GOYO, Hashiguchi (Woman Holding a Tray) Bon moteru onna

Description: GOYO, Hashiguchi (1880 - 1921)
(Woman Holding a Tray) Bon moteru onna

Signature: Goyo ga
Artist's seal: Goyo
Publisher: privately published
Date: (Taisho 9) January 1920
Format: oban
Paper: 15-7/8 x 10-5/8 inches (40.3 x 27 cm
Reference: Amy Reigle-Stephens, The New Wave, 1993, no. 130

Goyo studied painting with a master of the Kano school as a child and went at the age of twenty to the Tokyo Art School to study western-style painting. He took his artist's name, Goyo, from the name of the five-needled pine (goyo) that grew in his garden in his native Kagoshima.

A versatile artist, Goyo produced paintings, watercolors, pen-and-ink drawings and numerous illustrations, including book covers. His oil paintings were chosen for exhibition in the Tokyo industrial exhibition of 1907 and by 1914 he was publishing articles on Utamaro and Harunobu, supervising reproductions of ukiyo-e masterworks in 1916-7. Goyo's study of ukiyo-e combined with his training in western-style painting to produce a quintessential Taisho-period style.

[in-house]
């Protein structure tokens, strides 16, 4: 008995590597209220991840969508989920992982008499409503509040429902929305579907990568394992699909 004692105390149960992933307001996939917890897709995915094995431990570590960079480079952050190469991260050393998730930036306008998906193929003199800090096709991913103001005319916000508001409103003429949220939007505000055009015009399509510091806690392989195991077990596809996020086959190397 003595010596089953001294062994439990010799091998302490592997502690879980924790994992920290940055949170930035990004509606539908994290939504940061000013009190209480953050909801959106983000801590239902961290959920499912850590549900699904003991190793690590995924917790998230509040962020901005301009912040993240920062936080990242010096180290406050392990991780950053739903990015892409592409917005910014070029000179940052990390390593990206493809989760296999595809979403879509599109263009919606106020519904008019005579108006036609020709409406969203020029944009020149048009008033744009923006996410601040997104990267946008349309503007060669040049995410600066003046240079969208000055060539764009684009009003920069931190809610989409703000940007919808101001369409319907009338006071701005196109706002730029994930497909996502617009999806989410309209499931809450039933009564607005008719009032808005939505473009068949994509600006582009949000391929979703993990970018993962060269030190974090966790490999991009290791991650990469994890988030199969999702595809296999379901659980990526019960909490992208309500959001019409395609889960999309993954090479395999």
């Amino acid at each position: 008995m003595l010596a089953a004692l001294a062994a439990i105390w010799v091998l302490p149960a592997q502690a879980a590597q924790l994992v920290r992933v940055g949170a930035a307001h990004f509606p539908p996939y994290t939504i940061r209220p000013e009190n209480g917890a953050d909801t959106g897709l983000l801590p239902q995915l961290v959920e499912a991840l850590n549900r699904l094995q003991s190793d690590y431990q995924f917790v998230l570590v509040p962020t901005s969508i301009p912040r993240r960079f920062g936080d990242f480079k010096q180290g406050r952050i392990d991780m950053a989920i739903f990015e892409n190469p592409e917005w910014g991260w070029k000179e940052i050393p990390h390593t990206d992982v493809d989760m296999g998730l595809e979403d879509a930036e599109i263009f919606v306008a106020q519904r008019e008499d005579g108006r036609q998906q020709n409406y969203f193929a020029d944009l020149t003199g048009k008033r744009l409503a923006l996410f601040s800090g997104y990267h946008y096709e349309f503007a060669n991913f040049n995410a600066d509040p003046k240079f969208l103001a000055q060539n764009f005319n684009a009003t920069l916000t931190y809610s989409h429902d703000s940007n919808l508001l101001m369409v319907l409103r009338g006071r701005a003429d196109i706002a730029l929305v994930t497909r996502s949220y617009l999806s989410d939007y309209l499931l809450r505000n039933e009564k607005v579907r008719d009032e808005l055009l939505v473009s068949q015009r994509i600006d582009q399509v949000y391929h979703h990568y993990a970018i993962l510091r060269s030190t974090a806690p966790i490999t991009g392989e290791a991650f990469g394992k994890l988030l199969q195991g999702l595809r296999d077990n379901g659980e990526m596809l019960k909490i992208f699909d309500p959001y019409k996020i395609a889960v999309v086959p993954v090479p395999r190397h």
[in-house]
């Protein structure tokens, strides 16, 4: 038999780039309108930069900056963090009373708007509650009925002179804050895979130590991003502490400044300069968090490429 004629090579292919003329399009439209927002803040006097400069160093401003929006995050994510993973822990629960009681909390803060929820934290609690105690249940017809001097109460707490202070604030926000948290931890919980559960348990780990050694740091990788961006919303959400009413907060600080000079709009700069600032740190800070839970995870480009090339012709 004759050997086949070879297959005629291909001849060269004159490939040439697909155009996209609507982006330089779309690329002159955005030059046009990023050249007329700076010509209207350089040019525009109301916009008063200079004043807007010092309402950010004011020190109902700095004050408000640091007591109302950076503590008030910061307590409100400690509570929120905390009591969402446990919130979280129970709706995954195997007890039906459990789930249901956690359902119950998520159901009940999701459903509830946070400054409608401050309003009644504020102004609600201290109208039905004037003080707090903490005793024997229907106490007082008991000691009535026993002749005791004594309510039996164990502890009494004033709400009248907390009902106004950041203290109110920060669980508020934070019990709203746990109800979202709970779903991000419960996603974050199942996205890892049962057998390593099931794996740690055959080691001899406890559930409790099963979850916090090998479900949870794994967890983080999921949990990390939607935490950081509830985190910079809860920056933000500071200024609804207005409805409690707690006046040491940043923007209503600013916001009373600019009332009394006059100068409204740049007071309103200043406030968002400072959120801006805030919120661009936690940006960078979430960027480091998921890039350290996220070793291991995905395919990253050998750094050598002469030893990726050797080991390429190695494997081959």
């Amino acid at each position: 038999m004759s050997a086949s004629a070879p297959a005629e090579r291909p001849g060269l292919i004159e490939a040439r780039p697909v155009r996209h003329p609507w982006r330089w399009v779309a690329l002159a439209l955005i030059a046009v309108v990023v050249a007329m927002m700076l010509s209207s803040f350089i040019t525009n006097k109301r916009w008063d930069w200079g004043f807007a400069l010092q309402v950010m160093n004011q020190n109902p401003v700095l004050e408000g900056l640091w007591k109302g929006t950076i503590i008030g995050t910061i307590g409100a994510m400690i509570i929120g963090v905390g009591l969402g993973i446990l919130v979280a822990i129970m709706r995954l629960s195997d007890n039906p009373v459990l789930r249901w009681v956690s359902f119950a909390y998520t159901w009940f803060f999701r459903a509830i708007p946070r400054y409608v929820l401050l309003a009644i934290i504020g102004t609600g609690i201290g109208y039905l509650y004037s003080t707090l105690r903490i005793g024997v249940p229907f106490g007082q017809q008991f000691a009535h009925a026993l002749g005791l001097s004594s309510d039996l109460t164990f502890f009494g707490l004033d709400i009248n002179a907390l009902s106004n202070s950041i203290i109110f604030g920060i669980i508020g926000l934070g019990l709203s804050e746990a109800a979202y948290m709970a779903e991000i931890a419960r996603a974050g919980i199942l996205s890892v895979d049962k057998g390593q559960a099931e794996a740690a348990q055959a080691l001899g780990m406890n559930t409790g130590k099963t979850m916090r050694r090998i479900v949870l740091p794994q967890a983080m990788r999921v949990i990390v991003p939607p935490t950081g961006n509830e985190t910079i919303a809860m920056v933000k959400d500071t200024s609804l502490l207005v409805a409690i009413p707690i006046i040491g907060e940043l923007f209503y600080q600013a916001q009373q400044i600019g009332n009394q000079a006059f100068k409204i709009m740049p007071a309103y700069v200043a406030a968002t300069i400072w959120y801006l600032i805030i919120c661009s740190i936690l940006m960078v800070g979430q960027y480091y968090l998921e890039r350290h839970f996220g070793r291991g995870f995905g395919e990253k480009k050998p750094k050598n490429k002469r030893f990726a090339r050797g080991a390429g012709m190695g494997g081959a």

Goyo designed his first print, Bathing, in 1915 for publication by Watanabe Shozaburo. From 1918 until his death in 1921, Goyo hired artisans and personally supervised the carving and printing of his blocks. Only thirteen more prints were issued during his lifetime: eight bijinga, five landscapes and one in the bird-and-flower genre.

In this print the model is reported to have been a Kyoto waitress named Onao. The background has been produced using dark black-grey mica and is unusual among Goyo's work.

Condition very good: paper slightly toned, small residues of tape mastic at upper corners recto and center bottom, two tiny tissue remains on verso at top corners from previous mounting; impression and color fine

  • Number: 1650027 (XMW.01)

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